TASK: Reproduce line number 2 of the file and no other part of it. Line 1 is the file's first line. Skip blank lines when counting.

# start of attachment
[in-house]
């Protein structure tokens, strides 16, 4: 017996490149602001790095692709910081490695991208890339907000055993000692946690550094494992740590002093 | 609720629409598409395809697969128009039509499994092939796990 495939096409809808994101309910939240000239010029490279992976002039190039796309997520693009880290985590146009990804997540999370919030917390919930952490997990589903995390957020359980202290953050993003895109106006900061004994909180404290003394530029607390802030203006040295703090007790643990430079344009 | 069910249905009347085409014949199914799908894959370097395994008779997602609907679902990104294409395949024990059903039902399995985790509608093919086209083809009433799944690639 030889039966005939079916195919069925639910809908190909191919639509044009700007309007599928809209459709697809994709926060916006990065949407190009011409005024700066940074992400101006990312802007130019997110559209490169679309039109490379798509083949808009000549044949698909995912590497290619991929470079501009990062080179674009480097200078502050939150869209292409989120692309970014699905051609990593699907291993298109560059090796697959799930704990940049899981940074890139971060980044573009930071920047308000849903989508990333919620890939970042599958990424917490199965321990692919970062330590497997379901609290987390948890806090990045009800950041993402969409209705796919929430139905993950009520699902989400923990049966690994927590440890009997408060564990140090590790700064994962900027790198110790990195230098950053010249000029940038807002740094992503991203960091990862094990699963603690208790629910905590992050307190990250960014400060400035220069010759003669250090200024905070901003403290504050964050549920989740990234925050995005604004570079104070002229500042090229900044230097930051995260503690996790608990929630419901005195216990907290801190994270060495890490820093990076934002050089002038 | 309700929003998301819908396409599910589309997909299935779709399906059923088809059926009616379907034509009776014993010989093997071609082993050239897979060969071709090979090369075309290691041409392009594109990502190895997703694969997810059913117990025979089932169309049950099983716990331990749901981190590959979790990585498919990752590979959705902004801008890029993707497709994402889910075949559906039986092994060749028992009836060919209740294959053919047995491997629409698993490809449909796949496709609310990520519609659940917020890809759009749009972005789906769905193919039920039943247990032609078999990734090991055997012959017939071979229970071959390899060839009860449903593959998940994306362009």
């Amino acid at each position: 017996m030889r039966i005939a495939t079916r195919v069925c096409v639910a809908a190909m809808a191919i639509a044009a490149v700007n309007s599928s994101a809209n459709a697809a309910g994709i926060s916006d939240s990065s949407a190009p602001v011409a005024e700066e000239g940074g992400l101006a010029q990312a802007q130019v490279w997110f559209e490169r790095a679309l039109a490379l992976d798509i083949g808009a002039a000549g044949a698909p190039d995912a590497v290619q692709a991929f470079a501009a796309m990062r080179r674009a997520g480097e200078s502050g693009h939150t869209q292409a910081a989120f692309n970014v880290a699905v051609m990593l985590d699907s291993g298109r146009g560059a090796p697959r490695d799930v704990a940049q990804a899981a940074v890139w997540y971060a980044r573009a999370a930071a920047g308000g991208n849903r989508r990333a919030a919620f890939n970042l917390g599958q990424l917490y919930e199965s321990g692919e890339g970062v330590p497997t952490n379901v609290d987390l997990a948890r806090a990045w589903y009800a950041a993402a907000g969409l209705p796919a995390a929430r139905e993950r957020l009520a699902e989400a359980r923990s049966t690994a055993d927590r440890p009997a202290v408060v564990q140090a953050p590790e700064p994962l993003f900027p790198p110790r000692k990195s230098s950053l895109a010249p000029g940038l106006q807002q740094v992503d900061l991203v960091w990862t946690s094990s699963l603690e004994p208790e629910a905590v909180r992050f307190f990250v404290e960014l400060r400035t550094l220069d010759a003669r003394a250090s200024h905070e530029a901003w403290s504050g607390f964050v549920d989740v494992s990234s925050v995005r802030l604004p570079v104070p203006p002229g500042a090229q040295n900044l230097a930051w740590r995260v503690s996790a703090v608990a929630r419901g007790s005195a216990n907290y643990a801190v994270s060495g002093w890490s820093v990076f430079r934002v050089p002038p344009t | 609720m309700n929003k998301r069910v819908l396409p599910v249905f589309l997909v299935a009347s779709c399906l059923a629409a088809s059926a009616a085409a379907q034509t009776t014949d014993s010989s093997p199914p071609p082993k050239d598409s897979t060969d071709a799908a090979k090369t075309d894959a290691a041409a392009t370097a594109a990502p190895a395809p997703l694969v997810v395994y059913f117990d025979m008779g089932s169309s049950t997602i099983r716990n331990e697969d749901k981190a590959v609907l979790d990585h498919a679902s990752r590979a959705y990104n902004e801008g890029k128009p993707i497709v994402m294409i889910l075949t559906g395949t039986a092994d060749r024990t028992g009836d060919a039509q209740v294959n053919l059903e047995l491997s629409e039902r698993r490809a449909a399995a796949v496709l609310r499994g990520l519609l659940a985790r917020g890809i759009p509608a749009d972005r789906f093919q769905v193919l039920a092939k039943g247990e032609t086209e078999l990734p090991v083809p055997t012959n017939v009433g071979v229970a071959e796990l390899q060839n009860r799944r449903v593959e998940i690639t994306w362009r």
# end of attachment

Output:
């Protein structure tokens, strides 16, 4: 017996490149602001790095692709910081490695991208890339907000055993000692946690550094494992740590002093 | 609720629409598409395809697969128009039509499994092939796990 495939096409809808994101309910939240000239010029490279992976002039190039796309997520693009880290985590146009990804997540999370919030917390919930952490997990589903995390957020359980202290953050993003895109106006900061004994909180404290003394530029607390802030203006040295703090007790643990430079344009 | 069910249905009347085409014949199914799908894959370097395994008779997602609907679902990104294409395949024990059903039902399995985790509608093919086209083809009433799944690639 030889039966005939079916195919069925639910809908190909191919639509044009700007309007599928809209459709697809994709926060916006990065949407190009011409005024700066940074992400101006990312802007130019997110559209490169679309039109490379798509083949808009000549044949698909995912590497290619991929470079501009990062080179674009480097200078502050939150869209292409989120692309970014699905051609990593699907291993298109560059090796697959799930704990940049899981940074890139971060980044573009930071920047308000849903989508990333919620890939970042599958990424917490199965321990692919970062330590497997379901609290987390948890806090990045009800950041993402969409209705796919929430139905993950009520699902989400923990049966690994927590440890009997408060564990140090590790700064994962900027790198110790990195230098950053010249000029940038807002740094992503991203960091990862094990699963603690208790629910905590992050307190990250960014400060400035220069010759003669250090200024905070901003403290504050964050549920989740990234925050995005604004570079104070002229500042090229900044230097930051995260503690996790608990929630419901005195216990907290801190994270060495890490820093990076934002050089002038 | 309700929003998301819908396409599910589309997909299935779709399906059923088809059926009616379907034509009776014993010989093997071609082993050239897979060969071709090979090369075309290691041409392009594109990502190895997703694969997810059913117990025979089932169309049950099983716990331990749901981190590959979790990585498919990752590979959705902004801008890029993707497709994402889910075949559906039986092994060749028992009836060919209740294959053919047995491997629409698993490809449909796949496709609310990520519609659940917020890809759009749009972005789906769905193919039920039943247990032609078999990734090991055997012959017939071979229970071959390899060839009860449903593959998940994306362009």